Textile production in Amersham
This article was written by Michael Brooks for the Amersham Society/Amersham Museum newsletter and is reproduced here with permission.
Researching my family history, I discovered that my great, great, great, great grandfather, Randal Hibbert (b. 1769) was a yeoman farmer and woollen clothier who built a cotton factory in Godley, Nr. Hyde, in 1798, when the Industrial Revolution was changing the patterns of life in England for good. Fortunes were made with the switch of manufacture from woollen cloth to cotton. Amersham had a cotton mill from 1789 to 1809, so I determined to research its history.
Although cotton had been introduced into this country by Protestant refugees from Antwerp as early as 1585, the manufacture of cotton cloth took many years to develop because of our thriving wool trade. The economy of the country relied on our superior fleeces and the spinning and weaving of fine woollen cloth in farms and cottages. The women and children did the spinning and roving whilst the men did the weaving on hand looms. Looms were treasured possessions, as shown in many wills. Before the days of National Censuses it is not easy to trace the names and numbers of those involved. Amersham Parish Records from 1637 give the names of shearmen who cut the stray fibres from woven cloth and of some weavers. A local token bearing the clothmaker’s arms was issued by Andrew Burrows in 1675 and Elizabeth Ruff a trade token depicting a shuttle in 1668. In that same year Job Rayment is recorded as dyeing cloth in a dyehouse behind the Swan Inn. A will of 1710 by Samuel Wyer records him as a clothworker.
Wars on the continent interrupted our export trade, leading to a glut of wool. “Burial in Wool Acts” of 1667 and 1673 were passed to prop up the farmers. Relatives of the deceased had to swear an affidavit that a woollen burial had taken place. A fine of £5 was levied for non-compliance, though our Amersham parish records show that Sir William Drake was listed on 24th September 1690 as “buried in linen and the law satisfied”. The influence of the local squire seems to have extended beyond the grave! The semi-circular-topped tombstones in St. Mary’s Churchyard are said to represent a bale of wool, the lines across the tombstones thought to represent a type of binding. The last entry concerning burial in wool appears in the parish record of 1802. The “Burial in Wool Acts” were not repealed until 1814.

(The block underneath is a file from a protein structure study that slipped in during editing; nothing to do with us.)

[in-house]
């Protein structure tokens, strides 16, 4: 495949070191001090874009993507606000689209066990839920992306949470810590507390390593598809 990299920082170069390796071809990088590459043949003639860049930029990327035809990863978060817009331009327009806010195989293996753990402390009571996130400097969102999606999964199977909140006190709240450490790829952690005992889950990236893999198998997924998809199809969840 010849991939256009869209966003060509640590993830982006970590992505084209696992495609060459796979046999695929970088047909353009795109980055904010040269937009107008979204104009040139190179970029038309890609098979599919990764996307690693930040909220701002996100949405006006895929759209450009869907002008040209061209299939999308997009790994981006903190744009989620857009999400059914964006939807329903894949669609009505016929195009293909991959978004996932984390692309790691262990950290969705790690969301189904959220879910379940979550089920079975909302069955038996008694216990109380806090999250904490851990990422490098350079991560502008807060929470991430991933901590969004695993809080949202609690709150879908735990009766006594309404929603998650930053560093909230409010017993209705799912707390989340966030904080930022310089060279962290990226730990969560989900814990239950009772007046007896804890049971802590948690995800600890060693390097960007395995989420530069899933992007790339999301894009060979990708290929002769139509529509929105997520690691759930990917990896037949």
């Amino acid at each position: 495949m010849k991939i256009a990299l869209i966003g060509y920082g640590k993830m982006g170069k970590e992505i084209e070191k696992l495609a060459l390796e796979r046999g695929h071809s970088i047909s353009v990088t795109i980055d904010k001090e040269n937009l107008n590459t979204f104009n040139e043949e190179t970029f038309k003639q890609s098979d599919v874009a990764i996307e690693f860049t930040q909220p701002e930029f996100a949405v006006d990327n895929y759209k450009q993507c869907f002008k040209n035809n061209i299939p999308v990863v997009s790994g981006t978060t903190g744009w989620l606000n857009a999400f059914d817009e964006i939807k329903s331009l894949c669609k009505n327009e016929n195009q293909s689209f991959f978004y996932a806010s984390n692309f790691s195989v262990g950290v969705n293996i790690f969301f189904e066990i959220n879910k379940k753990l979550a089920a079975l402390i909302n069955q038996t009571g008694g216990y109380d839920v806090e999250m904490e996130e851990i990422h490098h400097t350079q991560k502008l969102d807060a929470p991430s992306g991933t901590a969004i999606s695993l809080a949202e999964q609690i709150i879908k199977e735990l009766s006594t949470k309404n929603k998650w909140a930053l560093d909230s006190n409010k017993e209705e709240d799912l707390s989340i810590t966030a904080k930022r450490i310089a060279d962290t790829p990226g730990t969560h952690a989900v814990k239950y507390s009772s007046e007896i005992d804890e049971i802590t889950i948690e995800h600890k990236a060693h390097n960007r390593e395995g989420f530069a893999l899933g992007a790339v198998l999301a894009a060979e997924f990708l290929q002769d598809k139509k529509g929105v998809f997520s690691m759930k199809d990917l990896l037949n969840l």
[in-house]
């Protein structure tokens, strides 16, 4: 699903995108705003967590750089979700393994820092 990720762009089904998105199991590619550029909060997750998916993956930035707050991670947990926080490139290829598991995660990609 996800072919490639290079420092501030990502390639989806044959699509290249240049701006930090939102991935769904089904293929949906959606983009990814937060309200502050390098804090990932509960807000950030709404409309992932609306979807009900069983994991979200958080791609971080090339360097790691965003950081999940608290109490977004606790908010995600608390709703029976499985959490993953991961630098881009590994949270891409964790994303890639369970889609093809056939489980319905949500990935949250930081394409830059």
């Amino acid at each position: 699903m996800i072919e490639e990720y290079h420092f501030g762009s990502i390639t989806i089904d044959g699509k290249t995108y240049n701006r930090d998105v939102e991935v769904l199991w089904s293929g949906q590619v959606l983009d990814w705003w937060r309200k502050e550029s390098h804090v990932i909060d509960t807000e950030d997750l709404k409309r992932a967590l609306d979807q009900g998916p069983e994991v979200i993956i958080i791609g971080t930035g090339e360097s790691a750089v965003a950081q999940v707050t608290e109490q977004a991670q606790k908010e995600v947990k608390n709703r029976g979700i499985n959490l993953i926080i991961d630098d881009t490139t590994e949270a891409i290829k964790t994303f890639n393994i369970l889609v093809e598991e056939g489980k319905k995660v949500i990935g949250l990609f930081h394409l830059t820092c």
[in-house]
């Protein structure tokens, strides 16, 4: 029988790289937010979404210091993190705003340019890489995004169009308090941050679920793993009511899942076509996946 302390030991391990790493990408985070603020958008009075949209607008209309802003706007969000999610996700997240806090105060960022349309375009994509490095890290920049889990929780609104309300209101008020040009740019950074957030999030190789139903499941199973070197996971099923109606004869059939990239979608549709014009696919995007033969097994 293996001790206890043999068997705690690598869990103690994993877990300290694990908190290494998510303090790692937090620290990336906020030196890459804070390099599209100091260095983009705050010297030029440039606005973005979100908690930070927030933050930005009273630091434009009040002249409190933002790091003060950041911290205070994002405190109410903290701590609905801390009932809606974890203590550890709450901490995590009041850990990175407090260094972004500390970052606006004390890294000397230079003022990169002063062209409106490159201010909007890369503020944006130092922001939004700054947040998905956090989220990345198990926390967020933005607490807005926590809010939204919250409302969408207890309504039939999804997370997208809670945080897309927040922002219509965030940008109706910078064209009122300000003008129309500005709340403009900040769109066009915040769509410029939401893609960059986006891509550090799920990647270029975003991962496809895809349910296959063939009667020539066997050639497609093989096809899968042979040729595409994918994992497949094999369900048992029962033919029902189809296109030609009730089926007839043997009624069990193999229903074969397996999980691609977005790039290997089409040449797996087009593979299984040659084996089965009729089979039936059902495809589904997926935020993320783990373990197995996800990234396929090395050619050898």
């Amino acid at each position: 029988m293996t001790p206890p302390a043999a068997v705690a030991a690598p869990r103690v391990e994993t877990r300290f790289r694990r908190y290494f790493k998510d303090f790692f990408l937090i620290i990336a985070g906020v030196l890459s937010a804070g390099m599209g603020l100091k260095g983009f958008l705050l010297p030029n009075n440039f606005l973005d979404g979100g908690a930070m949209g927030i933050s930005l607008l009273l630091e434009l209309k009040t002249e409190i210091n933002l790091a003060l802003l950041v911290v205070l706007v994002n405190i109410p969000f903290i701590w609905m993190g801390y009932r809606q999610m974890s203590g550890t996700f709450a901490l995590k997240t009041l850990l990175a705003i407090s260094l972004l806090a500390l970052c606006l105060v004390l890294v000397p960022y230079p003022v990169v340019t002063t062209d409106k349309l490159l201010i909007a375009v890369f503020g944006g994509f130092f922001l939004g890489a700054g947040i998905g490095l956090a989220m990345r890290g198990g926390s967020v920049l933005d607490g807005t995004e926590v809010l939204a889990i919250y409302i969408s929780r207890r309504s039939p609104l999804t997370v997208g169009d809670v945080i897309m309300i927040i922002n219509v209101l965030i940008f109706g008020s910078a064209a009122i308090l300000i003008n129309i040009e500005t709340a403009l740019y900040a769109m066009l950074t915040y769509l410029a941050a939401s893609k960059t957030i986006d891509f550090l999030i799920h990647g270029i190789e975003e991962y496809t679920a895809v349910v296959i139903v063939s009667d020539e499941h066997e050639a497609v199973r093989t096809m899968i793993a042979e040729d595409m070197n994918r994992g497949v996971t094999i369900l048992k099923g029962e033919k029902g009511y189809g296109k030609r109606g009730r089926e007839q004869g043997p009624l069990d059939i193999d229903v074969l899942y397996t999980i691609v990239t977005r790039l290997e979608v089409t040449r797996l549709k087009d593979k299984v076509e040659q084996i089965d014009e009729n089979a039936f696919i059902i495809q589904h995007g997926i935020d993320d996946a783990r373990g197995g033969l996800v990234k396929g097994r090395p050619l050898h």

Woven cotton goods were being freely imported by the 18th century but the use of cotton to produce cotton cloth was strongly resisted by woollen and silk manufacturers. They ensured that an Act was passed in 1720 prohibiting the wearing of any printed or dyed goods of which cotton formed a part, with the exception of blue calicoes, muslins or fustians. The statutes were relaxed after 1730 to allow dyeing and printing of cloth made with a linen warp and cotton weft, such as fustians. Cloth merchants began to hand out warps and raw cotton to the weavers, paying for the roving, spinning and weaving, receiving the finished cloth in return. After 1767 the inventions of Hargreaves, Crompton and Arkwright led to a gradual change in cloth production from an almost entirely cottage industry to factory production, using water power to run the new machinery. The manufacture of purely cotton cloth was legalised in 1774; before that date cotton cloth was mainly imported from India.
A pamphlet of 1782 states ‘As for the ladies, they wear scarcely anything now but cotton, calicoes, muslin or silks and think no more of woollen stuffs than we think of an old almanac.’ Power looms were introduced from 1775, hastening the end of the cottage system. Poor agricultural wages and poverty caused a huge migration to the towns; whole families are known to have moved. Some Buckinghamshire families moved to Lancashire. In the new factories the men worked the spinning machines with women doing the weaving with their children doing much of the cleaning under the machinery.